He is 11-years-old, has an AK-47 and he wants to kill Syria’s president Bashar al-Assad.
Schoolboy Mohammed Afar, who lives in the northern Syrian city of Aleppo, is not much taller than the assault rifle he carries, along with live ammunition and a walkie-talkie.
He sports a jacket marked with the badges of the rebel Free Syrian Army (FSA) and he is a crack shot. And he has the country’s leader in his sights.
“I want to stay as a fighter until Bashar is killed,” he told vice.com.
“He is a great shot,” says his father, Mohammed Saleh Afar. “He is my little lion.”
During the civil war between the al-Assad regime and rebel FSA forces, Syria’s children have endured numerous abuses.
According to a Human Rights Watch report, some opposition groups fighting in Syria “are using children for combat and other military purposes,” reports vice.com.
“Even when children volunteer to fight, commanders have a responsibility to protect them by turning them away,” said children’s researcher, Priyanka Motaparthy, in the report.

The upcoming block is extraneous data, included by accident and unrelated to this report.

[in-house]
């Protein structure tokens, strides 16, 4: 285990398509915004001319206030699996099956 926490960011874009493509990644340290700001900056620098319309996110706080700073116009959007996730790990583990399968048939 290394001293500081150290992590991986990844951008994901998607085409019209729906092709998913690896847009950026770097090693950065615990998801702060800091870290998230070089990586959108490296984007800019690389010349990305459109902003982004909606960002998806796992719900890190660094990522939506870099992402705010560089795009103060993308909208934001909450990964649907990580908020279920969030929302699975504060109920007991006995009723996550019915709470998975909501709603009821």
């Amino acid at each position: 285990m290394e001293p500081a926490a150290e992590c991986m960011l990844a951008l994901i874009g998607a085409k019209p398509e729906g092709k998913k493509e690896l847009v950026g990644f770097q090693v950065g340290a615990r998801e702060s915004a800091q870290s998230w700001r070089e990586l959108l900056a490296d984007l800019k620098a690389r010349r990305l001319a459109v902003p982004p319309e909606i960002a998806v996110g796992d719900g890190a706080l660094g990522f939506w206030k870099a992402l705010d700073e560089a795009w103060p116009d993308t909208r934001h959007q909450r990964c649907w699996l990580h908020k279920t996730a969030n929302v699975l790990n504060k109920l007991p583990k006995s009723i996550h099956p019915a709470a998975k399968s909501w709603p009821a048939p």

“Children are easily influenced by older relatives and friends, but their participation in armed hostilities places them in grave danger of being killed, permanently disabled, or severely traumatised.”
Mohammed is respected by the older fighters around him, some of whom are only children themselves and call him a “good shot”. He demonstrates great skill with his rifle, calmly removing the gun’s magazine before reinserting it.
He says he admires the fighters from the local hard-line Islamic group, Jabhat al-Nusra.
“They [Jabhat al-Nusra] know Islam and Sharia. They know what it means to be a Muslim,” Mohammed says.
“When my father goes to the frontline, he takes me with him. He says to be careful and we find a safe place to shoot from.”
Mohammed’s father sees little wrong with his son’s participation.
“I put my trust in God,” he says.
The other members of the unit agree. The 11-year-old is kept safe, they claim, and never taken to front lines that are too dangerous.
“There are other boys fighting too,” Mohammed says. “Some, but not much.”